Thanks for your input. Rotated bitboards were invented by Robert Hyatt, who no longer does chess research but still maintains crafty. He is here: http://www.cis.uab.edu/info/faculty/hyatt/hyatt.html
I didn't cover rotated bitboards for a few reasons. However, I made a mistake in not even mentioning them.
One reason was just space. This isn't a site about chess or AI and we just wanted to introduce Java programmers to these methods and show a real world example. To cover the rotated bitboards in detail would have exploded the size of the article.
Another reason was the audience the article is intended for. The OnJava readers are mostly corporate programmers, probably only a few write AI and very few are writing chess software. So the article is not meant to be a how-to on writing a chess engine. Care was taken to make sure that it was correct in regards to chess, but it is not complete. In other words, if your writing chess software this could be a good introduction but you want to keep reading.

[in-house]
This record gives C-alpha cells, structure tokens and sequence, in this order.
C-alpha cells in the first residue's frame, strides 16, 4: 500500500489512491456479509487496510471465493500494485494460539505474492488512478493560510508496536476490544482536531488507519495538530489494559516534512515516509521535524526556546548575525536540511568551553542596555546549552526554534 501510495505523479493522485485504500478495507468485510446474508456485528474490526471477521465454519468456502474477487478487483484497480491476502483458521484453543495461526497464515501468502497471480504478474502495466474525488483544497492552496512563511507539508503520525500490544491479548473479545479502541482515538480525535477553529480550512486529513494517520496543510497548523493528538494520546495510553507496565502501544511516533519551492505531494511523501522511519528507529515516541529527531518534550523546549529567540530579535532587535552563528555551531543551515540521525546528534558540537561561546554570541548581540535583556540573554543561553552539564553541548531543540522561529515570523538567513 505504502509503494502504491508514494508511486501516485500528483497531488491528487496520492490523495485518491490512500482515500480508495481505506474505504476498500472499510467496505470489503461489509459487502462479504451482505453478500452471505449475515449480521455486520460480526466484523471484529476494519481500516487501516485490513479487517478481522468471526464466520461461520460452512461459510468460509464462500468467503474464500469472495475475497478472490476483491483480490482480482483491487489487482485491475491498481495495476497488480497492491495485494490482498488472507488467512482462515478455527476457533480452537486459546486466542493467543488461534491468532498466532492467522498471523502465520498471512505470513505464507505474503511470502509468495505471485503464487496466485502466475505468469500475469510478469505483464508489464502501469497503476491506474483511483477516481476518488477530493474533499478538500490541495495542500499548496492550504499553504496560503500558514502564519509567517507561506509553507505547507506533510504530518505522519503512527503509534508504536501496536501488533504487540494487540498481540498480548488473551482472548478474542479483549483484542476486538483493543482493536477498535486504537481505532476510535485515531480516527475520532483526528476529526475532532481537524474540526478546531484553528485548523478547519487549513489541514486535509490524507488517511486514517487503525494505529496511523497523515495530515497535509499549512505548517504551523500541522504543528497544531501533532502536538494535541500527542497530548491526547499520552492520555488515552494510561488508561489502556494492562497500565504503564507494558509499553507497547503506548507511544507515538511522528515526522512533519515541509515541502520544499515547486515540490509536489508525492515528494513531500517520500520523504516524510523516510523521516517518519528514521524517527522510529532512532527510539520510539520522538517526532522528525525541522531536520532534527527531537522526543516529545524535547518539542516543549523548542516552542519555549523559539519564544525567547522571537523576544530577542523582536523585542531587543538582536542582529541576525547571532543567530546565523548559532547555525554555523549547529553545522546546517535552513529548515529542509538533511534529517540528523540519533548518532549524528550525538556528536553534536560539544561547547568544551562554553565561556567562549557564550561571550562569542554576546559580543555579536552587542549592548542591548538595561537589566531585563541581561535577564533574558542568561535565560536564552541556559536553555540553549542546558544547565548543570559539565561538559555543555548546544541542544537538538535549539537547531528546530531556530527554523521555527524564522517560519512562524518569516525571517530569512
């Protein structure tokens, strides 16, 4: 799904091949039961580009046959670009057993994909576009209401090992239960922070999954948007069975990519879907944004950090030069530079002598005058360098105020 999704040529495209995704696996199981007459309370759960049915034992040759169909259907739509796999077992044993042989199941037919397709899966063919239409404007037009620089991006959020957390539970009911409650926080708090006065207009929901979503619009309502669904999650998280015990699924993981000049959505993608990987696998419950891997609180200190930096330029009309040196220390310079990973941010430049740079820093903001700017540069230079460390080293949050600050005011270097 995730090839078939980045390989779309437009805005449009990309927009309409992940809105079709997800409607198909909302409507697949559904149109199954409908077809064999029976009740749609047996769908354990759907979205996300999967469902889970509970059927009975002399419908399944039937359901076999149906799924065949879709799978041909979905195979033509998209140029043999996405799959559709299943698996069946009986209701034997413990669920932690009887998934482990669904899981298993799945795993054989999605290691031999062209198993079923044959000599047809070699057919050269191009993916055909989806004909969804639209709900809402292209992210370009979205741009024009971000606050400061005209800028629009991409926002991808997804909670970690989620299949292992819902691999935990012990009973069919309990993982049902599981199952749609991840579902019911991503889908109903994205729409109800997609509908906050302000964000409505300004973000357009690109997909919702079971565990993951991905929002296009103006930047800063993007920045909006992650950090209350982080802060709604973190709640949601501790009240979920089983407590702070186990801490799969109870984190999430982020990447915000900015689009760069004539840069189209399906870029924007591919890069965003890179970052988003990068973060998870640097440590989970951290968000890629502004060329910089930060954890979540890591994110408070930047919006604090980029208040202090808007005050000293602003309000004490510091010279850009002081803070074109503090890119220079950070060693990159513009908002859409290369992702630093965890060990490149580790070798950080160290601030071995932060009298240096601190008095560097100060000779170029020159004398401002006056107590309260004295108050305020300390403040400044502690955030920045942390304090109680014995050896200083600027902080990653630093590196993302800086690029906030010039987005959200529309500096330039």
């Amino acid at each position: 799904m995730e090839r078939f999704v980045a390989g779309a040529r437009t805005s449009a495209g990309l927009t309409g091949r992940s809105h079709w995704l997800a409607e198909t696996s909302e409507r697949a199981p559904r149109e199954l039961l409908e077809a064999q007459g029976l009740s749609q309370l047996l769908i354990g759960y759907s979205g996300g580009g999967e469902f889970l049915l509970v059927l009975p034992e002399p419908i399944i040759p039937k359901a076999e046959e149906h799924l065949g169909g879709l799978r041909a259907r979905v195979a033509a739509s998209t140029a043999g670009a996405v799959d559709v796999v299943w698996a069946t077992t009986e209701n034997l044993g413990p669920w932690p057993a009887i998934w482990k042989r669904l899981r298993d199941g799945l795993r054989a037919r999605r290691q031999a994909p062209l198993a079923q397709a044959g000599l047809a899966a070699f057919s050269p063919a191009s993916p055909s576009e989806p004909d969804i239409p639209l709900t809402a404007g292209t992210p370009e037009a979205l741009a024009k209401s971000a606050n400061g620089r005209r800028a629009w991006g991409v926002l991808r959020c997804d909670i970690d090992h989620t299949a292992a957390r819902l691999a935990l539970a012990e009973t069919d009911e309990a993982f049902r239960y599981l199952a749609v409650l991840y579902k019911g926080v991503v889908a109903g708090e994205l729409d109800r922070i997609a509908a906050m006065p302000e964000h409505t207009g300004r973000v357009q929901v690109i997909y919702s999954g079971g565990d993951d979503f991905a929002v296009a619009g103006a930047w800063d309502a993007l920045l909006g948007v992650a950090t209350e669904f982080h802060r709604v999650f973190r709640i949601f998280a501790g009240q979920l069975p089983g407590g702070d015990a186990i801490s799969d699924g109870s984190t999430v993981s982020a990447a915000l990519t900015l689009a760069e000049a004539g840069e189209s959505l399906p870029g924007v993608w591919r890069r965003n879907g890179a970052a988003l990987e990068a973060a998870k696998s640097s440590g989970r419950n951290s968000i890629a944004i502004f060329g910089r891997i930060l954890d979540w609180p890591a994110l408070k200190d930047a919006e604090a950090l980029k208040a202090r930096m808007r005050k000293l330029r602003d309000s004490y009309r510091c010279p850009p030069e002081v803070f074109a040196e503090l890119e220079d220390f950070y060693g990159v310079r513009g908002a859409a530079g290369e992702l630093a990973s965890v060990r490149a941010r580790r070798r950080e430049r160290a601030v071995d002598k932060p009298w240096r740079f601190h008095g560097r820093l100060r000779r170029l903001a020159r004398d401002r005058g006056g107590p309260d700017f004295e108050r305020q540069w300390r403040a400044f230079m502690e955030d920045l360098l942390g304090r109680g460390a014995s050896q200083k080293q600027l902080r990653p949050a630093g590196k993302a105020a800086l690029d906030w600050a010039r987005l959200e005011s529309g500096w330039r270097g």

While I didn't cover the rotated boards or other chess programming issues they are interesting topics so anyone who like this article might want to check them out.